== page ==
When I became a doctor, the most prestigious organization that represented doctors was the American Medical Association (AMA). That was 1979 and today is 2021. A lot of water has passed under the bridge since then and the AMA is no longer representing most doctors.
In 1991 I left the AMA because they were promoting abortion. Membership in the AMA was already declining since the days of my training and in 1979 they represented only 27% of all physicians in the U.S. Today that number continues to decline, despite attempts by the AMA to cover up this fact.
Two years ago, Kevin Campbell, MD, a cardiologist from North Carolina, analyzed the data and came up with the following figures for 2019:
- There were 1,341,682 physicians, medical students/residents/ fellows in the U.S.
- There were 250,253 AMA members – 18%
- According to the AMA, 22.5% of AMA members are students; 24.7% are residents
- If you remove these numbers, there are 1,093,472 practicing physicians in the U.S.
- 132,133 of these physicians are AMA members – 12.1%
Therefore, the AMA represents only about 12% of U.S. physicians. This decline has been continuing for decades. Campbell says, “It’s an interesting angle that the AMA paints a picture of membership growth in their marketing literature but skirts the fact that it’s essentially like a fraternity claiming growth by rushing tons of freshmen the first day they get to college, with not many of them ever becoming full dues paying members and staying active for the four years of college.”
Why is this important?
The continuing decline of AMA membership reflects the organization’s continuing deviation from the values of American doctors. I left because they promoted abortion; others left because their voices were never heard and the AMA promoted political views they disagreed with. A classic example is the AMA’s promotion of ObamaCare even though most physicians opposed this move toward socialized medicine.
The latest controversy is the AMA’s move toward progressive politics. The Wall Street Journal editorial board says, “The American Medical Association is a lobby of doctors that’s supposed to promote policies that improve public health and medicine. But it seems to be evolving into another arm of progressive politics, like the teachers unions.”
The AMA delegates met last week for a policy-making meeting. Delegates spent much of the time discussing systemic racism in health care and adopted guidelines for workplaces to establish training requirements for explicit and implicit bias and microaggressions. AMA trustee Willarda Edwards called systemic racism “the most serious barrier to the advancement of health equity and appropriate medical care.” This is just as ludicrous as President Biden calling climate change the most serious threat to our country. Both ignore the real problems in favor of “woke” platitudes.
I am proud to say that medicine is perhaps the most egalitarian profession in the world. I have never in my forty-six years of medical training and practice experienced an incident where race, religion, or economic status influenced the treatment of individuals by me or any other healthcare provider in my presence. Racism is not a problem in the world of medicine.
The most serious problem in medicine today is access to healthcare. This is influenced by economic status, not race. Not all healthcare insurance is the same. Medicaid is the worst form of insurance available, not because of racism, but because of low reimbursement rates for treatment. Doctors who refuse to accept Medicaid do so because they don’t want to lose money, not because they are racist.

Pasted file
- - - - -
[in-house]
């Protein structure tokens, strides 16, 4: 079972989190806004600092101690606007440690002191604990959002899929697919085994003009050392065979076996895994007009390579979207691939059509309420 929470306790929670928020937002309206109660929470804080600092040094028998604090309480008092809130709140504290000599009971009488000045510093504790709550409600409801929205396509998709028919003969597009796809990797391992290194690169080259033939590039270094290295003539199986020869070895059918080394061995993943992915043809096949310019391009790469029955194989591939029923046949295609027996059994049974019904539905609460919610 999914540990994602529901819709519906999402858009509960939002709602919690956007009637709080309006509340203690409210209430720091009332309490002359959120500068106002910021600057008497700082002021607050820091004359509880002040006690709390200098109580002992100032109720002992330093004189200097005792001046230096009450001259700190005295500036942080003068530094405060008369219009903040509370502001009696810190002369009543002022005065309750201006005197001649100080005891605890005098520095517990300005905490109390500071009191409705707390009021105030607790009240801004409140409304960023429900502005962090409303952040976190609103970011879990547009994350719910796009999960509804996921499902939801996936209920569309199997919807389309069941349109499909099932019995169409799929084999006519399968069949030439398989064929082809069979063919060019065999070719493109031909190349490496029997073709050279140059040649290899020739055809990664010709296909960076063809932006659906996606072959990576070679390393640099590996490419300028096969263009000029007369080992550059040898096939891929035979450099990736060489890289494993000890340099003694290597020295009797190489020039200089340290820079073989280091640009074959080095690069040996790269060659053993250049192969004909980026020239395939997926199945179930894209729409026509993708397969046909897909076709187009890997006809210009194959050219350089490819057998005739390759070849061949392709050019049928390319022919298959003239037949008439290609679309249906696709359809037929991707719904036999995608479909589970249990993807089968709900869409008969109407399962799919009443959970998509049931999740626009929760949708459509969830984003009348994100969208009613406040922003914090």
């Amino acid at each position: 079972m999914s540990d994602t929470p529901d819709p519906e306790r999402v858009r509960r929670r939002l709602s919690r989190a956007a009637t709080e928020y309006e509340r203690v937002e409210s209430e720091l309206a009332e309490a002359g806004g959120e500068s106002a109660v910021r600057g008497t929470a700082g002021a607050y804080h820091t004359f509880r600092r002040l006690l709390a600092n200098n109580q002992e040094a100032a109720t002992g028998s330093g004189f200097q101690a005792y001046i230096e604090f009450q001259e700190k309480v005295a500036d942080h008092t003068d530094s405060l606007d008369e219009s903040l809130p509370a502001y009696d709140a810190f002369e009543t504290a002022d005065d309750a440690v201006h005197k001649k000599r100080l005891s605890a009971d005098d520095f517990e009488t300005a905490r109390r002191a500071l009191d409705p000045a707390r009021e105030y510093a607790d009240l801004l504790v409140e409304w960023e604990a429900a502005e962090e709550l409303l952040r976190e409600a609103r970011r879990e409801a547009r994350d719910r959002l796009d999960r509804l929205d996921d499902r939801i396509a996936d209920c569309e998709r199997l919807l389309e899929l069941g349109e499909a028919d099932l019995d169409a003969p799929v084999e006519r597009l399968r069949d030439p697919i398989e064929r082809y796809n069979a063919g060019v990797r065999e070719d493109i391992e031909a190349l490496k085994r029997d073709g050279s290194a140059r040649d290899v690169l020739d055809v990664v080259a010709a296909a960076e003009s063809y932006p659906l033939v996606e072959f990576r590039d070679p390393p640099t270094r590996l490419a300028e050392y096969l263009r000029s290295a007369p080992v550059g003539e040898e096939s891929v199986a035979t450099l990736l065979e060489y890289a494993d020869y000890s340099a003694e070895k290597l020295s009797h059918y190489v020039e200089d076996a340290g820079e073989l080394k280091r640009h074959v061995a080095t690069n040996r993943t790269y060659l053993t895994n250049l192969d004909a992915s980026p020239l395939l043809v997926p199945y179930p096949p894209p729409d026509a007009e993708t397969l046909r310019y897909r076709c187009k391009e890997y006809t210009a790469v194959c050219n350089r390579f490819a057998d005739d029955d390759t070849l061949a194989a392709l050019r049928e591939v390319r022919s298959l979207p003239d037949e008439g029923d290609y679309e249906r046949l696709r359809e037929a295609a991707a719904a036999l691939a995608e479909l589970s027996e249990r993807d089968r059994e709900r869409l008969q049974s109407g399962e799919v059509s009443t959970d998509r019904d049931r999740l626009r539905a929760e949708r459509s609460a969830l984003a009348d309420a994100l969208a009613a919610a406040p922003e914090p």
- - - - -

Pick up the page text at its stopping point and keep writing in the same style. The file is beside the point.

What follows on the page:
I have been an outspoken critic of ObamaCare because it doesn’t solve the problem of access to healthcare; it actually made it worse. ObamaCare is largely an expansion of Medicaid by federal government changes in eligibility and subsidies. This expansion of Medicaid has only exacerbated the problem of access to healthcare by giving millions of Americans an inferior form of healthcare which most doctors will not accept.
Medicaid is not just bad healthcare insurance; it is actually worse than no insurance at all. This alarming fact was discovered in a 2007 study called the Oregon Health Insurance Experiment. This ongoing study has taught us that Medicaid does not improve health, at least in standard measurements of blood pressure, blood sugar, and cholesterol. Medicaid reduced observed rates of depression by 30%, but increased the probability of being diagnosed with depression. It also significantly increased the probability of being diagnosed with diabetes, but did not have a positive impact on lowering blood sugar.
The reason for these surprising findings is the lack of access to healthcare. Patients with Medicaid have great difficulty getting doctor appointments because so few doctors accept Medicaid, and those that do usually limit the number of such appointments in their schedule. The uninsured, however, do not have this problem. They can always get a doctor’s appointment quickly because they pay cash and nearly all doctors will give generous discounts for cash patients. Medicaid patients cannot do the same because it is unlawful for doctors to accept cash payments from Medicaid enrollees.
Sadly, the AMA no longer represents the interests of most physicians. Specialty organizations, which represent only those in their specialty, have become the voice of most doctors, but there is no organization speaking out for the majority of doctors. The AMA, with its new political wokeness, is becoming just as irrelevant to doctors as most teachers unions are to teachers.